“There is a certain cold comfort in seeking a monster because it helps us all sleep at night,” McGarrigle said. “But if we did that, the system would not be doing its job.”

But to prosecutors, and Roberson’s family and friends, Desper was just that — a threat to society who deserved nothing short of the maximum sentence, they said.

Rodney Roberson recalled memories of his “little girl,” whom he and his wife decided to raise in Chester County, not his native West Philadelphia, to keep her safe.

Even as his daughter grew up, got a job, and prepared for college, he worried about being able to protect her, he said. But all of his hopes for her were coming to fruition, he said, until she crossed paths with Desper.

Bianca Roberson loved to listen to Luther Vandross' “Dance With My Father" with her dad. Rodney Roberson said he would tell her that the song, a ballad about a man longing for his late father, was morbid. Now, he finds solace in it.

“Your honor, I would love to dance with my daughter again," he said, “but I never will.”

Michelle Roberson said her daughter lived to help others, always going out of her way for people who were struggling or alone.

“She would try to save the world from the ugliness we’re in,” she said, “and look, the ugliness took her.”

Bianca Roberson encountered Desper while driving home to West Chester from a shopping trip in Exton with her mother and grandmother.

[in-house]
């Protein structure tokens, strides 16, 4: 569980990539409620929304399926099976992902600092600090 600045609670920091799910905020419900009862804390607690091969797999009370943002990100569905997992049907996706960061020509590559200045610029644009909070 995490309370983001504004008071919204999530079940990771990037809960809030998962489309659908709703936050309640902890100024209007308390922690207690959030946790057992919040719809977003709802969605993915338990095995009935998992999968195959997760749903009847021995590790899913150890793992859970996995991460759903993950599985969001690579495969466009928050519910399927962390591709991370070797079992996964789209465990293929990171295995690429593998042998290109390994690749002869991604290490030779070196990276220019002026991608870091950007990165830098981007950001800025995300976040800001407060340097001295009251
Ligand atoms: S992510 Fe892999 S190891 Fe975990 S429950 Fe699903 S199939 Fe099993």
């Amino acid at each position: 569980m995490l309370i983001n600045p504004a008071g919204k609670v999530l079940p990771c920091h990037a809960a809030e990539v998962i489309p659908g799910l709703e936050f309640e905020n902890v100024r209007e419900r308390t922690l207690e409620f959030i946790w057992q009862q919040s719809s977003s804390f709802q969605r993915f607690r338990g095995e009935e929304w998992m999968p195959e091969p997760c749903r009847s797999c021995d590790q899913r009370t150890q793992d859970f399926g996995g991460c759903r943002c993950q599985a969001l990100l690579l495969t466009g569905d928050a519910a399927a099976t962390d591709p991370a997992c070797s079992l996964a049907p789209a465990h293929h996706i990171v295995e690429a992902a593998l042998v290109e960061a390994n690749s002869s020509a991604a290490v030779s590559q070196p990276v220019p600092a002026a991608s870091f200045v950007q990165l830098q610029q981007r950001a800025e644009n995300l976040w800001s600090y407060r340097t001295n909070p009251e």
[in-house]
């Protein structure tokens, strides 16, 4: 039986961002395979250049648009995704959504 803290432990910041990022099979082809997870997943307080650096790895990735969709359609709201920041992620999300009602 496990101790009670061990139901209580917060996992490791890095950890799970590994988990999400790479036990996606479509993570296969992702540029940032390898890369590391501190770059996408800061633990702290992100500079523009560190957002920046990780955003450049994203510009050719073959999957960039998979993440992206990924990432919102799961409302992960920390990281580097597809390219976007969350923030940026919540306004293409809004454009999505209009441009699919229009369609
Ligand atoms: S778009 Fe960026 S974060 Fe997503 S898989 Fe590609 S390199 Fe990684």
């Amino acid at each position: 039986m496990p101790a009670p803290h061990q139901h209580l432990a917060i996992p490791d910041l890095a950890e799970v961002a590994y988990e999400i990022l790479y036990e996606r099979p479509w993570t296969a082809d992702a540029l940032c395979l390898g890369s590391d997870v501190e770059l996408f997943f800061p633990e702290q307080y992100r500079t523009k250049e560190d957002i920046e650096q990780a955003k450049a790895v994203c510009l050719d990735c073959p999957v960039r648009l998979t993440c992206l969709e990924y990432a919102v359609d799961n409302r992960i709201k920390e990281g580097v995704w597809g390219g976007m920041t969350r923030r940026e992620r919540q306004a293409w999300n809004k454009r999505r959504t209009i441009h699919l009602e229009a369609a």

Michelle Roberson said she wanted her daughter to head straight home that day. Unbeknownst to her daughter, she had been tracking a package of dorm bedding and decorations, and knew it would be in the driveway when her daughter returned.

But Bianca Roberson would never make it home to open the package.

As the recent Bayard Rustin High School graduate merged lanes, near where the bypass connects with Route 202, she jockeyed for position with Desper.

Unwilling to give way to Roberson’s car, Desper grabbed his gun, the one a friend said Desper often kept in the center console, and fired a single shot. The bullet struck Roberson in the left side of the head, and her vehicle went off the road, eventually resting against a tree. The case was considered a traffic accident for a day, authorities said, until the coroner found the bullet in Roberson’s head.

As officials searched for Desper, he confided in a friend, telling the man “Whoa, I really ... up, man," according to documents read at a hearing in the spring.

Desper eventually turned himself in on July 2, allowing authorities to search his truck and his family’s Trainer home, where the gun was found. Since that day, Desper has been held at the Chester County Correctional Facility. He will now be transferred to a state prison.

He was originally set to go to trial in September, but instead he entered an open guilty plea, which means he was not promised a certain sentence. Prosecutors said they accepted a plea of third-degree murder because they worried that a jury might not believe that Desper intended to kill Roberson with that single shot.

McGarrigle argued Thursday that Desper should receive credit for turning himself in, helping authorities with the investigation, and sparing the Roberson family the pain of a trial by pleading guilty.

Wheatcraft did not tack on a consecutive one- to two-year sentence for possession of an instrument of crime, she said, because Desper pleaded guilty.

McGarrigle declined to comment after the sentencing and said he did not want to discuss whether he planned to appeal.